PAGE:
But older candidates often aren’t interested in filing discrimination lawsuits. They want a job. So how should they address age questions without making themselves seem unpleasant or spoiling the interview atmosphere? If you tell the truth, the interviewer then knows your age and may not want to hire you because of it. If you say you don’t want to answer the question, you could come across poorly and may make the interviewer uncomfortable.
Here’s how you can finesse the situation. First, assume the interviewer doesn’t have ulterior motives. Instead, figure that he or she is trying to learn something, albeit clumsily, about your ability to do the job. So listen to the question, then ask your own question in return to determine the interviewer’s underlying agenda, says Marcia Lyons, a career counselor in Boise, Idaho. For instance, you could respond, “I’m curious to know why you are asking me this. Are you worried that my skills might be out of date?” Or, “That’s an interesting question. Are you probing to learn about the applicability of my skills or my course work?”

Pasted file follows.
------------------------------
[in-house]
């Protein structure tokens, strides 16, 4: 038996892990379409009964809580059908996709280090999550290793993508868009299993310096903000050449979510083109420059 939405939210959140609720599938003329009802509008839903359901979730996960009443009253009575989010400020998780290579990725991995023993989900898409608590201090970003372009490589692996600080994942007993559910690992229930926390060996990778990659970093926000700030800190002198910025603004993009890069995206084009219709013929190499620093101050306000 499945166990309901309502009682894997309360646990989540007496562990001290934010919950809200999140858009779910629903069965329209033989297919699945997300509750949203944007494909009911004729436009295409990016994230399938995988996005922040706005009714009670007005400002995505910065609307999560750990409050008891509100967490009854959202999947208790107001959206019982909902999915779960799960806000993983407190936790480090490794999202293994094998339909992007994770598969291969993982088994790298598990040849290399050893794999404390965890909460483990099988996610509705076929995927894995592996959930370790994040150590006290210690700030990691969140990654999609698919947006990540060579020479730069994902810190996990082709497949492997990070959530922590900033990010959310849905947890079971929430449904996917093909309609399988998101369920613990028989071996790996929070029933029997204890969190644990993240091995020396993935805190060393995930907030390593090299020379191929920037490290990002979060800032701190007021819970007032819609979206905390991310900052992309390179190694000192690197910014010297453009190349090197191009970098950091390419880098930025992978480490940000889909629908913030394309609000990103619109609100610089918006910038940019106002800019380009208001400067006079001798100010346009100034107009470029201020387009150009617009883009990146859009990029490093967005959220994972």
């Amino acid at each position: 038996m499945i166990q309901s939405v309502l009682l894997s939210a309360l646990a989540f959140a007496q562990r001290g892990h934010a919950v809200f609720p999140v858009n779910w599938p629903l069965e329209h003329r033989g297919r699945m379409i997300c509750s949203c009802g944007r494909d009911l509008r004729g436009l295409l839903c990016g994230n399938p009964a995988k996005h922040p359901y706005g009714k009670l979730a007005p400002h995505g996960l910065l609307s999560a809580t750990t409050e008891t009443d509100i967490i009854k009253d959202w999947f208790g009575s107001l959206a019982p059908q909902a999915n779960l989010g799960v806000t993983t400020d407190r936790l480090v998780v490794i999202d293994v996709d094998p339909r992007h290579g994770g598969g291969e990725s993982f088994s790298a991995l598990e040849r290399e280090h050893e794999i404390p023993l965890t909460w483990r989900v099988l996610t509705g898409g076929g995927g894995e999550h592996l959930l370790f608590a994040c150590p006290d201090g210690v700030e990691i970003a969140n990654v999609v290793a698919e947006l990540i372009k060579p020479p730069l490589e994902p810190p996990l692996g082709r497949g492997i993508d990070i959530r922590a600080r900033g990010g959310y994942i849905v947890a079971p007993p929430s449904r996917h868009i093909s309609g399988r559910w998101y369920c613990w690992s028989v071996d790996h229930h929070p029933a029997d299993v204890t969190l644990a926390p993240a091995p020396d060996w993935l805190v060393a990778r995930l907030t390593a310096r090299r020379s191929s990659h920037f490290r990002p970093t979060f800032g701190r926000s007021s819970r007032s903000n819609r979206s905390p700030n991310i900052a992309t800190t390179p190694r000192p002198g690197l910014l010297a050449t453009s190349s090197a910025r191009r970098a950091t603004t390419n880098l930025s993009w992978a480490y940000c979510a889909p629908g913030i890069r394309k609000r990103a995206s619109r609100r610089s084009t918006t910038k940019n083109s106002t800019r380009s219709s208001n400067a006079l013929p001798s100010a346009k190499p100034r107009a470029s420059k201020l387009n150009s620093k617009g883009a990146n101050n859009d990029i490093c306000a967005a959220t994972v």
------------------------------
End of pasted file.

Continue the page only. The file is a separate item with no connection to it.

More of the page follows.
The interviewer should then respond with the reason for the question, which allows you to say something good about yourself. “You should immediately make this a showcase of what you’ve learned and that your training is current,” says Ms. Lyons. And if interviewers really do want to know something that’s not relevant, you will be politely and agreeably signaling that you know what they’re doing and aren’t going to cooperate.
Source: “Age-Old Question: How to Reply To Illegal Queries With Grace?”
Original Publication: CareerJournal.com
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